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Hot weather babywearing safety tips: Summer babywearing

A man in a floral shirt wears a baby in a tan wrap to illustrate hot weather babywearing safety

Temperatures are skyrocketing- what’s a parent to do in hot weather? Don’t let high temperatures keep you from doing what you love with your little one. Carry on with these hot weather babywearing safety tips.

Time outings for the coolest parts of the day

It might sound obvious, but stay out of the sun wherever possible. Keep outdoor activities to the morning and evening when the temps are a bit cooler. Babies lack the ability to regulate body temperature the way adults do and their skin is even more likely to sunburn. Take advantage of air conditioned spaces wherever possible. If you feel hot, your baby probably feels even hotter.

Clothing and other coverings

Dress lightly, but keep a thin layer between your body and your baby’s as skin to skin may be too hot and sticky. Be mindful that the carrier will act as another layer of clothing and adjust the way you and baby are dressed accordingly. Be aware of body parts that are not covered by the carrier as well- an accidentally exposed neck or leg can quickly burn in the sun.

Sun hats are a must (preferably ones that offer neck protection). Covering the head creates instant shade and helps protect from sunburn.You can also achieve this effect with a parasol or umbrella to keep the sun off you both.

Consider adding leggings or leg covers. Many brands of baby leggings come in mesh UV-protection options and are a perfect pairing with baby carriers.

Hot weather babywearing safety: Keep baby visible and open to the air

Make sure your baby is always visible. It can be tempting to pull up a sleeping hood to create shade, but you must always be able to see baby’s face both to maintain an open airway, and to ensure that baby is not overheating.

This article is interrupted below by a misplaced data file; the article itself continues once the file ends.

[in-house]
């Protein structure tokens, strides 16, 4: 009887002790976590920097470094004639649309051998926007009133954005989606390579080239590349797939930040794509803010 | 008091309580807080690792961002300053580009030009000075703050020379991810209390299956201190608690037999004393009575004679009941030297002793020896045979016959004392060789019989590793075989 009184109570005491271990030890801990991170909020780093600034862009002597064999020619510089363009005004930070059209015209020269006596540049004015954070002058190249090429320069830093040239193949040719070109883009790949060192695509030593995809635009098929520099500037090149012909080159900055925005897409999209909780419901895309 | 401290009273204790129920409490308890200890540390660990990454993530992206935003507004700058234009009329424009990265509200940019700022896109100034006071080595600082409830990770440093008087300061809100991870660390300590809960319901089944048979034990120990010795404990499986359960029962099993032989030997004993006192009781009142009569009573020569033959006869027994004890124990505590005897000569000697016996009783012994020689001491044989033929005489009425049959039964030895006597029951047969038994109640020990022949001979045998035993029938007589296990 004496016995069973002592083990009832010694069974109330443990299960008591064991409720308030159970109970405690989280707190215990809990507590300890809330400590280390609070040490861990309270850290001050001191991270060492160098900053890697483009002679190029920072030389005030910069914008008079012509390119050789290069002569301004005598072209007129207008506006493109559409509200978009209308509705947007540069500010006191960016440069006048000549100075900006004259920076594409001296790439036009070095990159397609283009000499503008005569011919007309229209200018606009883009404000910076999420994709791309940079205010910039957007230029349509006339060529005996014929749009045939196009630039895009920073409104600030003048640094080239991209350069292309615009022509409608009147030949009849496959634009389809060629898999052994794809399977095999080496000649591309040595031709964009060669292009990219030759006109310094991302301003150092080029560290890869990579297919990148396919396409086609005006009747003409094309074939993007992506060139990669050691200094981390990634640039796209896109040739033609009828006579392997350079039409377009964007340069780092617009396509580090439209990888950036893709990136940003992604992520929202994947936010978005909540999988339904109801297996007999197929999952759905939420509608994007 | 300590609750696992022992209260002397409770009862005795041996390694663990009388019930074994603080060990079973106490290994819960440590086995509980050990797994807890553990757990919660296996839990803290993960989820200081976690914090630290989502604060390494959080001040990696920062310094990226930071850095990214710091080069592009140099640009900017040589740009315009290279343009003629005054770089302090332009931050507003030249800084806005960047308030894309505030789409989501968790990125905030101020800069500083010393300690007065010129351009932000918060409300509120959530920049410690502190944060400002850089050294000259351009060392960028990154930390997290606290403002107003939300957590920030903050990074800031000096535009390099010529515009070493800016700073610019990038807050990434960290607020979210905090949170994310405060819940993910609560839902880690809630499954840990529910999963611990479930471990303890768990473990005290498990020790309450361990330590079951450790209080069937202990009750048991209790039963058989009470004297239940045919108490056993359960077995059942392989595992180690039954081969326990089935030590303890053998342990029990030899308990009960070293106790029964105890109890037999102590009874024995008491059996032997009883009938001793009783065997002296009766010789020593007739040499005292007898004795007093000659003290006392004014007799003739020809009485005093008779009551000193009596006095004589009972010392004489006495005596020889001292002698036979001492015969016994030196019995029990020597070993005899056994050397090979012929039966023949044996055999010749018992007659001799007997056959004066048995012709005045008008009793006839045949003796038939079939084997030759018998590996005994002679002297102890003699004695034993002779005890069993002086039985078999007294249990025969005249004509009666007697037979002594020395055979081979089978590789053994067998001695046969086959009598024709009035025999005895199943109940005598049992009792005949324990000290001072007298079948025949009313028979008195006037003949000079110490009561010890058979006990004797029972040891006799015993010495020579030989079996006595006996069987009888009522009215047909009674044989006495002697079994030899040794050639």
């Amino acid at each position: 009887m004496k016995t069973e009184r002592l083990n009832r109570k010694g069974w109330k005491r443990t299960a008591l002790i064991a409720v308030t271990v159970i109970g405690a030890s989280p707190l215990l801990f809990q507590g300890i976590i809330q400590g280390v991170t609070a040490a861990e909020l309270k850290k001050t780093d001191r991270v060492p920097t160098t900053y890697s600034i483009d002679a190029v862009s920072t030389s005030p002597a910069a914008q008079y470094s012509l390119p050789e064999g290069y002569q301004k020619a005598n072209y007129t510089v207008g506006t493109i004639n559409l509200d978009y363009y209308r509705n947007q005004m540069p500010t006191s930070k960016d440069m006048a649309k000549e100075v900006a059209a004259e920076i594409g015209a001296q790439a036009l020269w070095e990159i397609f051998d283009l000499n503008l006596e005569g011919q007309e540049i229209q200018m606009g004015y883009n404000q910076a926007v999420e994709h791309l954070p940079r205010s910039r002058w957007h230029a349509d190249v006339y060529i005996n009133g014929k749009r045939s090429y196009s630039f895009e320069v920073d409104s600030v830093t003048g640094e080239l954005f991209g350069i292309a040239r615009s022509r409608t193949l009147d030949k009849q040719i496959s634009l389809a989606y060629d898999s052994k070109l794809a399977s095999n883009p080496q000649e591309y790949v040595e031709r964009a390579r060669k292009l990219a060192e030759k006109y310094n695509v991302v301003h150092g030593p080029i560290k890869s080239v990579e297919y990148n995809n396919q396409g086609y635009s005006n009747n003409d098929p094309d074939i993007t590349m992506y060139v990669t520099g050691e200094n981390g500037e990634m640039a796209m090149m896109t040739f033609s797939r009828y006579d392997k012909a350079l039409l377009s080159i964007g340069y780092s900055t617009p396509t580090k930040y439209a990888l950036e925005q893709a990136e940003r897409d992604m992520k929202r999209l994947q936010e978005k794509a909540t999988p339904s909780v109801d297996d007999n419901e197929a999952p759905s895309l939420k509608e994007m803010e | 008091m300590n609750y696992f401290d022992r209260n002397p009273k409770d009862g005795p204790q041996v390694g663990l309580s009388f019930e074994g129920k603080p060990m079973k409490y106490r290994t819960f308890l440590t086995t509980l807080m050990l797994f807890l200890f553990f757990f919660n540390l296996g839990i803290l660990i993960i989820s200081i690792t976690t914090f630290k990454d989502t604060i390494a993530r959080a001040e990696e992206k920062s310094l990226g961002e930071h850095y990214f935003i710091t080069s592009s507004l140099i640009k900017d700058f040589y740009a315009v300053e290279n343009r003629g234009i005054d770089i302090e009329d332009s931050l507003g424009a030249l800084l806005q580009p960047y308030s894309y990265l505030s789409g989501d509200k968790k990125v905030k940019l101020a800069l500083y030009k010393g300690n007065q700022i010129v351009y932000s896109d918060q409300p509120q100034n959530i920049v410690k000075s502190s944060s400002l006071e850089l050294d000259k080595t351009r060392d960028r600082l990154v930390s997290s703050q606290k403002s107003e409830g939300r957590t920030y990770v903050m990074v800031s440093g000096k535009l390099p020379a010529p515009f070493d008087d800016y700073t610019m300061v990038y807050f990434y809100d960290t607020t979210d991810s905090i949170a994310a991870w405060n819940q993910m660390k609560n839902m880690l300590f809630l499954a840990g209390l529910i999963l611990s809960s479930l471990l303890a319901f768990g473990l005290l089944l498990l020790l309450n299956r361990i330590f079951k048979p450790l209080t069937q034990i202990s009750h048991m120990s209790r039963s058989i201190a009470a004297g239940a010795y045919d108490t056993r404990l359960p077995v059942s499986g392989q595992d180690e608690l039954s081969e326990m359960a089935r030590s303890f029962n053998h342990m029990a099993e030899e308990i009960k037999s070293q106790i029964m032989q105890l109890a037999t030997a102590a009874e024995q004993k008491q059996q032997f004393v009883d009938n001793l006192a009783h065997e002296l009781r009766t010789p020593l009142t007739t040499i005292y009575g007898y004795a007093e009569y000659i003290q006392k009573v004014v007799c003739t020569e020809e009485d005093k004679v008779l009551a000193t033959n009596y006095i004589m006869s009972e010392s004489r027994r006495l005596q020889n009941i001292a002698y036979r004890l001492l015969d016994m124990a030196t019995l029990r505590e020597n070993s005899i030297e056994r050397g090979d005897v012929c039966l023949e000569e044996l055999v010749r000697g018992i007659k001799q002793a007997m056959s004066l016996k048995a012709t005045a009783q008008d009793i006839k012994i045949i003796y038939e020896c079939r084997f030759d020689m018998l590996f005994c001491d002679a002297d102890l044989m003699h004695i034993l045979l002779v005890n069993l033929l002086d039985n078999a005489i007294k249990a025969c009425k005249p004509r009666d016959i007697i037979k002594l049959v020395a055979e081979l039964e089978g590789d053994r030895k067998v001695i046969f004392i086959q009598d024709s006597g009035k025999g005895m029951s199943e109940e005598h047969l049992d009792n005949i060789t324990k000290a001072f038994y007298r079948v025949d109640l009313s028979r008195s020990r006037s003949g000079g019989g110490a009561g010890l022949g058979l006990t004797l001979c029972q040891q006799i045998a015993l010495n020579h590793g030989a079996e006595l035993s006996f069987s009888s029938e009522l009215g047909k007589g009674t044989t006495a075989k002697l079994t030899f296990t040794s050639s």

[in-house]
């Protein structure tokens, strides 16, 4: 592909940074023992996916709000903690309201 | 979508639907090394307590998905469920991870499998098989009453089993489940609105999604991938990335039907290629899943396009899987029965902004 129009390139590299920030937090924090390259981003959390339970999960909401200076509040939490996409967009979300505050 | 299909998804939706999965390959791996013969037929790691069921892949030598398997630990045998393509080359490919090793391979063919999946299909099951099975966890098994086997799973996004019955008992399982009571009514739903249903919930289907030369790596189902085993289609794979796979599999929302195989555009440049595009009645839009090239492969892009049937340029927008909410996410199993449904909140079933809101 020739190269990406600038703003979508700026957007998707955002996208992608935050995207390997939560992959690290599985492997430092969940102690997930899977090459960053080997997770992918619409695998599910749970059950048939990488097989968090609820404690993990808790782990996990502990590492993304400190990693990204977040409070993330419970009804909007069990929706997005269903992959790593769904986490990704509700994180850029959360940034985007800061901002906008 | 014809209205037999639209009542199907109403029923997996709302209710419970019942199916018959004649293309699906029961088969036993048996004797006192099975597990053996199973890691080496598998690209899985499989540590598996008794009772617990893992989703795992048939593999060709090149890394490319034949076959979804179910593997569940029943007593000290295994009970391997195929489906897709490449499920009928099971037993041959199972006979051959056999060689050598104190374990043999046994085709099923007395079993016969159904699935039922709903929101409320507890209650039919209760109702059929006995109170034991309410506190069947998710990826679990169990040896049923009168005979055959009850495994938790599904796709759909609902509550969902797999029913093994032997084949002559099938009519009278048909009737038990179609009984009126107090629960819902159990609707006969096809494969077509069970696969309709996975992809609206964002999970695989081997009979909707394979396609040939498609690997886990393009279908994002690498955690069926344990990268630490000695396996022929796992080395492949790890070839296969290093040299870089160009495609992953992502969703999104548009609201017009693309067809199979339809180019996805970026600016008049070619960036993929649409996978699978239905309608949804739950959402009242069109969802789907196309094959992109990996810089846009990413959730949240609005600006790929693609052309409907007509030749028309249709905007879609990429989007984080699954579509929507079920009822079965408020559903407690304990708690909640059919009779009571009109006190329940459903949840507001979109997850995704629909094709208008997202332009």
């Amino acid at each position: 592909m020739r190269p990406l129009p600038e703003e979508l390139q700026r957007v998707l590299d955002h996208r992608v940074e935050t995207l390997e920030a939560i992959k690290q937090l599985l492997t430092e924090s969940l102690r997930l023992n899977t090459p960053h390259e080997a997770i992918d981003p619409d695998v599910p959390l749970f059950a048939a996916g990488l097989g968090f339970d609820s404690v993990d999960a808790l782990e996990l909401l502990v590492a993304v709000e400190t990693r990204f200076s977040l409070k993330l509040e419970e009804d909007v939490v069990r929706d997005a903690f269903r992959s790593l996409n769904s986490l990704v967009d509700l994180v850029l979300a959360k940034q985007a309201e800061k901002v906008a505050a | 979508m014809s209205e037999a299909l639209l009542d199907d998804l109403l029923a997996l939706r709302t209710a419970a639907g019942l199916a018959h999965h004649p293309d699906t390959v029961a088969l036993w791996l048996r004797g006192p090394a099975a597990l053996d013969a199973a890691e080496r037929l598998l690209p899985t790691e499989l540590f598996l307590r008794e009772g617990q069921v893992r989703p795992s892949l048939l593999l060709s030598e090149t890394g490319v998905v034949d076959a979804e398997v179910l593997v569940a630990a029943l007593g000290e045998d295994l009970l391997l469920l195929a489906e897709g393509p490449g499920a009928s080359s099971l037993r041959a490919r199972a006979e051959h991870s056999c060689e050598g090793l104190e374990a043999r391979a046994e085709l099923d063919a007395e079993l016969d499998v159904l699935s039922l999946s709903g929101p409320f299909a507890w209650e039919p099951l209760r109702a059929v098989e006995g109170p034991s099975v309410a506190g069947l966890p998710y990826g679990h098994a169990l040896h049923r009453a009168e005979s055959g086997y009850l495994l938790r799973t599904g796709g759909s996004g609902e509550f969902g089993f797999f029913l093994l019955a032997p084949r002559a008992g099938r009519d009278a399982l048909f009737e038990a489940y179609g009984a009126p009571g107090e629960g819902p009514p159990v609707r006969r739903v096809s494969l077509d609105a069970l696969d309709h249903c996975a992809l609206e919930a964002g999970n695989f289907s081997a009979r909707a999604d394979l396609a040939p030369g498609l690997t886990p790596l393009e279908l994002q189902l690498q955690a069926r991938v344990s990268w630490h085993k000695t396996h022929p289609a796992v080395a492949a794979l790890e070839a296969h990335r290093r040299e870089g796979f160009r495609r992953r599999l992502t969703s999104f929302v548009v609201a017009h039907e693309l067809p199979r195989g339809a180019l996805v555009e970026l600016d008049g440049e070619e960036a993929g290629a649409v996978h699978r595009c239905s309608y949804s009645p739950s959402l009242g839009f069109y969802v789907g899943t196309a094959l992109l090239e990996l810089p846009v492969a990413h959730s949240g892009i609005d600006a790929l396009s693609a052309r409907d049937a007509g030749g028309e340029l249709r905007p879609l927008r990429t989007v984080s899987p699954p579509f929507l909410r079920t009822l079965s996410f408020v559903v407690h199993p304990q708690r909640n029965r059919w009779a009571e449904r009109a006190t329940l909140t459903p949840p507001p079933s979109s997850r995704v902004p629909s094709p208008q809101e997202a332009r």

Heat exhaustion and heat stroke can overcome babies quickly and a sleepy, lethargic baby may be overheated. Familiarize yourself with the signs of heat stroke in babies.

Regularly take your baby out of the carrier to release trapped heat and circulate air between your bodies. Babies who seem distressed or overheated in any way should be removed from the carrier and brought somewhere cooler immediately.

Choosing a carrier

Choose a hot-weather appropriate carrier. Single layer carriers (ring slings, lightweight wraps), breathable materials (linen, gauze, lightweight cotton and moisture wicking fabrics) and light coloured carriers can keep you as cool as possible. Buckle carriers or mei tais with vents, mesh panels, and curved hourglass shaped sides will all offer increased airflow. Avoid carriers with bulky inserts, excessive padding and multiple layers as these will all restrict airflow. Water wraps and ring slings are a great option for cooling off in the water together.

If it is developmentally appropriate, hip and back carries can be slightly cooler than front carries.

Just add water

Water is your friend when it comes to hot weather babywearing safety.

Make sure you and your baby are well hydrated. This is especially important for breastfeeding mothers.

A light mist of water over you and your baby from a spray bottle can cool you both down quickly. A cold washcloth on the back of a baby’s neck (and yours too!) can also offer relief. Pack cooling towels or other stay-cool cloths and head bands to keep you cool without getting you wet. Cooling towels work through evaporation and can be draped around your neck or head.

When placing any kind of cold pack or towel, remember that babies under 6 months of age are particularly vulnerable to temperature extremes and should be monitored closely. Products like cooling towels can interfere with young babies’ ability to regulate temperature.

Avoid placing cooling products between the parent’s and baby’s bodies as this both inhibits evaporation and can interfere with baby’s natural temperature regulation. When considering the use of cooling products, treat you and your baby as a single unit, with products placed at your backs, shoulders, etc.

When you can, avoid extreme temperatures

Your safest approach when you or your baby are feeling the effects of the heat is to take a break in a cooler location, then follow some of the tips above to cool down.

And if you feel like wearing your baby is just making you both too hot, it’s ok to take a break! Sometimes it’s just too hot and sticky, and if you don’t feel like babywearing, that’s ok. Wait until it cools down and both you and baby feel comfortable wearing again.

Keep the above safety tips in mind and you and your little one will be keeping your cool while the mercury rises.

hot weather wearing

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